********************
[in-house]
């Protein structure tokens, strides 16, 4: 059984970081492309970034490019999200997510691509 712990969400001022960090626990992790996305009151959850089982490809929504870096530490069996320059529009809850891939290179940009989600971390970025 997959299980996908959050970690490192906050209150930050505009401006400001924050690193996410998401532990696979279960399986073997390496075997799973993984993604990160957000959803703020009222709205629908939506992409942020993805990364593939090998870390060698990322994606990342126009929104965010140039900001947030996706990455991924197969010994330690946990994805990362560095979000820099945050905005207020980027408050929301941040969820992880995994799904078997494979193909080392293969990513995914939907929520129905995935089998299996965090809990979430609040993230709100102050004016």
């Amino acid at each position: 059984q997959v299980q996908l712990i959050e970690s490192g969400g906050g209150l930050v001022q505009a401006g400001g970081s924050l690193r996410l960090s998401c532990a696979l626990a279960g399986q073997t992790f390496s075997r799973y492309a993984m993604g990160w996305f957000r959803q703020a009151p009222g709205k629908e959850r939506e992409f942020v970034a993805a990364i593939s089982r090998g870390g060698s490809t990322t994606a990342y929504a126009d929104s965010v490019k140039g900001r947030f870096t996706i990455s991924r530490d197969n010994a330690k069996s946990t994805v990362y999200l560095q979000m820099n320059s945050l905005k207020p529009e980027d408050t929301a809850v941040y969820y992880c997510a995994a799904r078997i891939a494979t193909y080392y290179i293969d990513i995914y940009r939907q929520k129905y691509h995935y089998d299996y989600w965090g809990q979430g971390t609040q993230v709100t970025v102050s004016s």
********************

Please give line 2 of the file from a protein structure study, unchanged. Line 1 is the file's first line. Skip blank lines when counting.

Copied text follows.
């Protein structure tokens, strides 16, 4: 059984970081492309970034490019999200997510691509 712990969400001022960090626990992790996305009151959850089982490809929504870096530490069996320059529009809850891939290179940009989600971390970025 997959299980996908959050970690490192906050209150930050505009401006400001924050690193996410998401532990696979279960399986073997390496075997799973993984993604990160957000959803703020009222709205629908939506992409942020993805990364593939090998870390060698990322994606990342126009929104965010140039900001947030996706990455991924197969010994330690946990994805990362560095979000820099945050905005207020980027408050929301941040969820992880995994799904078997494979193909080392293969990513995914939907929520129905995935089998299996965090809990979430609040993230709100102050004016």